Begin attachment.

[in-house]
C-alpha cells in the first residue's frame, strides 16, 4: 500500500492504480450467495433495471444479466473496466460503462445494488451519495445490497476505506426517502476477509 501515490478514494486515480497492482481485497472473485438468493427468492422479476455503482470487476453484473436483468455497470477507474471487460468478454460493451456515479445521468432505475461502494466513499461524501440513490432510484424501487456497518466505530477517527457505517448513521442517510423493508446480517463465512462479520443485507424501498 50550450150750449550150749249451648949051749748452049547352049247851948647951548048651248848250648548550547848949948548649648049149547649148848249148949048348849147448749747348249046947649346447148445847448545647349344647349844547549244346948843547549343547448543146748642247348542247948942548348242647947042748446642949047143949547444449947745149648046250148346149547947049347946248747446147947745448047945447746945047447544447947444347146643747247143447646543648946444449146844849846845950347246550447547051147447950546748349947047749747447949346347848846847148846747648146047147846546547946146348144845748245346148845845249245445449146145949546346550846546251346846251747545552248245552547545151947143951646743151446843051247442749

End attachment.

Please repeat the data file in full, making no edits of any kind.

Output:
[in-house]
C-alpha cells in the first residue's frame, strides 16, 4: 500500500492504480450467495433495471444479466473496466460503462445494488451519495445490497476505506426517502476477509 501515490478514494486515480497492482481485497472473485438468493427468492422479476455503482470487476453484473436483468455497470477507474471487460468478454460493451456515479445521468432505475461502494466513499461524501440513490432510484424501487456497518466505530477517527457505517448513521442517510423493508446480517463465512462479520443485507424501498 50550450150750449550150749249451648949051749748452049547352049247851948647951548048651248848250648548550547848949948548649648049149547649148848249148949048348849147448749747348249046947649346447148445847448545647349344647349844547549244346948843547549343547448543146748642247348542247948942548348242647947042748446642949047143949547444449947745149648046250148346149547947049347946248747446147947745448047945447746945047447544447947444347146643747247143447646543648946444449146844849846845950347246550447547051147447950546748349947047749747447949346347848846847148846747648146047147846546547946146348144845748245346148845845249245445449146145949546346550846546251346846251747545552248245552547545151947143951646743151446843051247442749